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Maserati – Celebrating 100 Years Of Motoring Passion

maserati_thumbnailRacers were daredevils in 1926. Never mind seatbelts, drivers secured their egos, dropped a heavy right foot, and let adrenaline and luck decide the rest. They sat in cockpits that were not only open from above were also open on the sides so they could hang their elbows out to get enough leverage to manhandle outlandishly large steering wheels.

 

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A great deal of leverage was needed to coax the ill-tempered machines of the day through the turns.

Alfieri Maserati was one of them, and today’s extreme athletes would call him crazy. Alfieri founded the company with his brothers, Ettore and Ernesto in 1914. The brothers weren’t a standalone company, they were building race cars for Diatto but that all changed when the operation shut down in early 1926. The foursome carried on, building the cars for themselves under the now-famous Trident badge designed by another brother, Mario. In a bold move, the upstart Maserati marque would make its debut on the biggest stage in European motorsports; the Targa Florio. With financial backing from friend and confidant Marquis Diego de Sterlich, they bought 10 Diatto 30 Sport chassis and developed a 1,492cc straight eight engine to compete in the under 1,500cc class. In the end a single car, dubbed the Tipo 26, would carry their dreams. On April 25th 33 machines from racing stables throughout the world took the green flag in Sicily, and a torturous 8 hours, 37 minutes, and 11 seconds later Alfieri and his ride-along mechanic Guerino Bertocchi won their class and came home ninth overall. The brothers were in business.

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In 1937, interest in the company was sold to industrialist Aldolfo Orsi who excelled at managerial tasks, which the Brothers Maserati weren’t so good at. It was a mutually beneficial deal. The transition freed the brothers up to build cars, a task they excelled at. And the Maseratis made the most of their time, creating the venerable 6CM which would win the Targa Florio outright from 1937 to 1939.

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The Maserati momentum carried on as the company made its mark in America’s great race; the Indianapolis 500. The 1939 Maserati 8CTF Chassis # 3032, known as the Boyle Special, was driven to victory in back-to-back Indy 500s by Wilbur Shaw in 1939 and 1940. The sleek Italian roadster was the first European marque to win the 500 in almost a decade. Its key to going fast was its brakes. The Maserati’s 16-inch magnesium drum brakes were superior to the fragile, production-based brakes the competition was running. So where everyone else coasted through the corners, Shaw could accelerate into, brake, and power out of the turns. Another advantage was the engine’s use of a twin-roots style, positive-displacement supercharger at a time when centrifugals were in favor. The roots blower provided its 15 psi of pressure very low in the rev range which was great for a car coming out of the turns like the Maserati was. Powered by a 365-horsepower inline, fixed head eight cylinder engine, the car proved long in the tooth; finishing third in ’46 and ’47, and fourth in ’48. It also won Pikes Peak in ’46 and ’47 with Louis Unser at the wheel.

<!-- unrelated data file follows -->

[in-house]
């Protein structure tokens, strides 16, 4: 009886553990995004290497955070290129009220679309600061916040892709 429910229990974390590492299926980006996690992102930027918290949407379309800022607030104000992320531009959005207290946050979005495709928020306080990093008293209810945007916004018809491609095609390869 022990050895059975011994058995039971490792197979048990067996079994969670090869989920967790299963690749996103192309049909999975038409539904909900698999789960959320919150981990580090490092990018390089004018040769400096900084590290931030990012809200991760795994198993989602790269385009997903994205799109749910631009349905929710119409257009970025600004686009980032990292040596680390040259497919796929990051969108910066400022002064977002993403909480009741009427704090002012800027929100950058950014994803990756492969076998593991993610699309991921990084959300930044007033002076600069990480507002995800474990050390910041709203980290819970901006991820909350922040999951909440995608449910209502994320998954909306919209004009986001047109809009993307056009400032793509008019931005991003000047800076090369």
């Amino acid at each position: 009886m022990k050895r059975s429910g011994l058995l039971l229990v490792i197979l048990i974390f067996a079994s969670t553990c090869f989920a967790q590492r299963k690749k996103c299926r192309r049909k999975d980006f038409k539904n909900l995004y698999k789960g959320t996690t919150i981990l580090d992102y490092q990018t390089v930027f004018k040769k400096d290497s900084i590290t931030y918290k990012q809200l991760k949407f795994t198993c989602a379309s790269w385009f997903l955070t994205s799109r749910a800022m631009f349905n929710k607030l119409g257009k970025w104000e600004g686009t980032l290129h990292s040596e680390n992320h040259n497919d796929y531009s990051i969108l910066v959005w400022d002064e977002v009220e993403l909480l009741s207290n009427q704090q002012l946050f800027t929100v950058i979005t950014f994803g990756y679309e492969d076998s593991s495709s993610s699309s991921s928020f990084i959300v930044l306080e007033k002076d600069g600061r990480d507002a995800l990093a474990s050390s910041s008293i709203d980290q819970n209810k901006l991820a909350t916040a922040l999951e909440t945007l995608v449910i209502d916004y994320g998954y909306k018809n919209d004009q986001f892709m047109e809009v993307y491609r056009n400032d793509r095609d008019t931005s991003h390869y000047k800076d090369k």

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The next Maserati milestone was 1957, when the automaker made waves on the track and on the street. The 3500 GT was Maserati’s coming out party at the 1957 Geneva Motor Show. The 3500 GT, the marque’s first mass-produced road car, featured a twin-cam, twin-plug, triple carb inline six rated at 220 horsepower. Produced from 1957 to 1964, a total of 2,226 examples were built.

The more impressive achievement was on the track where the incomparable Juan Manuel Fangio was power-sliding his Maserati 250F to the 1957 Formula 1 world championship.

The 250F was built in 1954 with an uninspiring 220-horse A6 inline six powerplant as a customer racer. Nevertheless 1951 F1 champion Juan Manual Fangio was tapped to drive the Maser for the factory team and the 250F came out of the gate in impressive fashion, winning the first two Grand Prix of the year. But when the muscular, V8-powered Mercedes W196 Silver Arrow hit the scene Fangio jumped ship and won four of the six remaining events, and the 1954 championship.maserati_07